- Asian Stock Markets : Nikkei up 2.33%, Shanghai Composite up 0.89, Hang Seng up 1.68% ASX up 0.28%
- Commodities : Gold at $1990.05 (-0.41%), Silver at $23.24 (-0.11%), Brent Oil at $85.36 (0.56%), WTI Oil at $81.08 (0.72%)
- Rates : US 10-year yield at 4.587, UK 10-year yield at 4.334, Germany 10-year yield at 2.657
News & Data:
- (CAD) Employment Change 17.5K vs 25.7K expected
- (CAD) Unemployment Rate 5.7% vs 5.6% expected
- (UDD) Non-Farm Employment Change 150K vs 178K expected
- (USD) Unemployment Rate 3.9% vs 3.8% expected
South Korean stocks rallied on Monday as the country implemented a ban on short-selling until June 2024, while Asian markets reacted positively to a softer U.S. jobs report, which lowered expectations of interest rate hikes. Short-selling involves selling borrowed shares to buy them back at a lower price, securing a profit from the price difference.
The U.S. nonfarm payrolls report for October reported a gain of 150,000 jobs, falling short of expectations, thus reducing concerns about the Federal Reserve’s interest rate policies. In Japan, business activity expanded in October, albeit at a slower pace compared to earlier in the year.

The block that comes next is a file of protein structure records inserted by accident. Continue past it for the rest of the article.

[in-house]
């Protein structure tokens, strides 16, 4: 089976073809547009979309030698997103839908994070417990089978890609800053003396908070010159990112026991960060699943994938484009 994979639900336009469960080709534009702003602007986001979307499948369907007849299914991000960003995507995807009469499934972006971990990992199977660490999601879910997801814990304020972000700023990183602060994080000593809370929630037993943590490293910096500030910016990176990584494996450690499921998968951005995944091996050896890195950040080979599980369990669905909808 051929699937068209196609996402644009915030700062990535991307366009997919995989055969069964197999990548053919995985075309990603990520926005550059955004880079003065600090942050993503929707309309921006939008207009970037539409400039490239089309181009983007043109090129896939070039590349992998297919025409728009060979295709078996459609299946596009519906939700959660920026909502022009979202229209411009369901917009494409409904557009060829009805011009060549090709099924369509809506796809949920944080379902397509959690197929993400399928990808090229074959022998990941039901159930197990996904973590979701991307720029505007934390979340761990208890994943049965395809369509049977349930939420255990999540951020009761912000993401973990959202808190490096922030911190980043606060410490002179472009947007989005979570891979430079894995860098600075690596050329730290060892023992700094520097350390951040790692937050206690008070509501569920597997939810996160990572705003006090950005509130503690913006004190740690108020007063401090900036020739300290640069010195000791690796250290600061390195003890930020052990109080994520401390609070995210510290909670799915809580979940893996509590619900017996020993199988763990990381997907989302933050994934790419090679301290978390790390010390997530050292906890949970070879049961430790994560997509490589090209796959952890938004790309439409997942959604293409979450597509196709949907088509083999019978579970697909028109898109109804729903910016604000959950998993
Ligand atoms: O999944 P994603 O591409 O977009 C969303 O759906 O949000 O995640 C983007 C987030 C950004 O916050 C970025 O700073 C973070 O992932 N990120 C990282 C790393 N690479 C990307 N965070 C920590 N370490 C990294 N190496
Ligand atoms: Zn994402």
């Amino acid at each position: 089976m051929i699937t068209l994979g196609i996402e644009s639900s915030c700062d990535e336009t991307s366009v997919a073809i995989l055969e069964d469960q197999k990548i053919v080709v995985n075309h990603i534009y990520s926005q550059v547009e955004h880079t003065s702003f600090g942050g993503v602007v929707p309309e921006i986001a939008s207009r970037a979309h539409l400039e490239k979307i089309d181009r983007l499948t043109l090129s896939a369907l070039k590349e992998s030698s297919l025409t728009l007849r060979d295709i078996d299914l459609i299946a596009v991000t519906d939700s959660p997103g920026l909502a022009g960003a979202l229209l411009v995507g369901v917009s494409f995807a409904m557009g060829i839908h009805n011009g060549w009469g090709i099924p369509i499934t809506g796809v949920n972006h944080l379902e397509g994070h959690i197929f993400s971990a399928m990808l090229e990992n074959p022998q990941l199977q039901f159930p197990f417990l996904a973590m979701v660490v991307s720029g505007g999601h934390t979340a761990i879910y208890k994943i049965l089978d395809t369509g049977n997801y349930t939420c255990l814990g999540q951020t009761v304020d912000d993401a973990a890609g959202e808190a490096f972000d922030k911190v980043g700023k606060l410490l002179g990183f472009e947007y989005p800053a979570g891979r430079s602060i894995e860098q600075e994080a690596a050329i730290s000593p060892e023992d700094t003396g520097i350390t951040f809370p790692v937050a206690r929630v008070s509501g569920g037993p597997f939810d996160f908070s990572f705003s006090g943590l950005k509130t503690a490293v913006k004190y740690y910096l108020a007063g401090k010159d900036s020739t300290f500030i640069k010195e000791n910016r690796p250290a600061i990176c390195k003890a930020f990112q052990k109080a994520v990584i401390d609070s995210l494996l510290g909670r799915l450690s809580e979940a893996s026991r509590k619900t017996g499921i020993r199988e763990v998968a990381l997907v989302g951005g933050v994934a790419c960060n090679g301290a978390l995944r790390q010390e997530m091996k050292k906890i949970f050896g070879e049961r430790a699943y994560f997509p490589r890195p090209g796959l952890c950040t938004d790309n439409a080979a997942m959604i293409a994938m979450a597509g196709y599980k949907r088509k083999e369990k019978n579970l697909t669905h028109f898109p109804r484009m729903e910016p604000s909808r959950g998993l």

In South Korea, the Kospi index surged by 3.99%, and the Kosdaq gained a remarkable 6.56%. Japan’s Nikkei 225 and Topix indexes rose by 2.32% and 1.70%, respectively, reaching their highest levels in over a month. Hong Kong’s Hang Seng index increased by 1.68%, and Mainland China’s CSI 300 index saw a gain of 1.33%. In Australia, the S&P/ASX 200 closed 0.28% higher at 6,997.40.
U.S. stock markets closed positively on Friday, with the S&P 500 climbing 0.94%, marking its first five-day gain since June. The Dow Jones Industrial Average gained over 200 points, rising by 0.66%, while the Nasdaq Composite surged by 1.38%.
- 3:00 PM GMT – CAD Ivey PMI
- 4:00 PM GMT – USD FOMC Member Cook Speaks
- 5:00 PM GMT – GBP MPC Member Pill Speaks
- 6:00 PM GMT – EUR German Buba President Nagel Speaks
- 11:30 PM GMT – JPY Average Cash Earnings y/y
- 11:30 PM GMT – JPY Household Spending y/y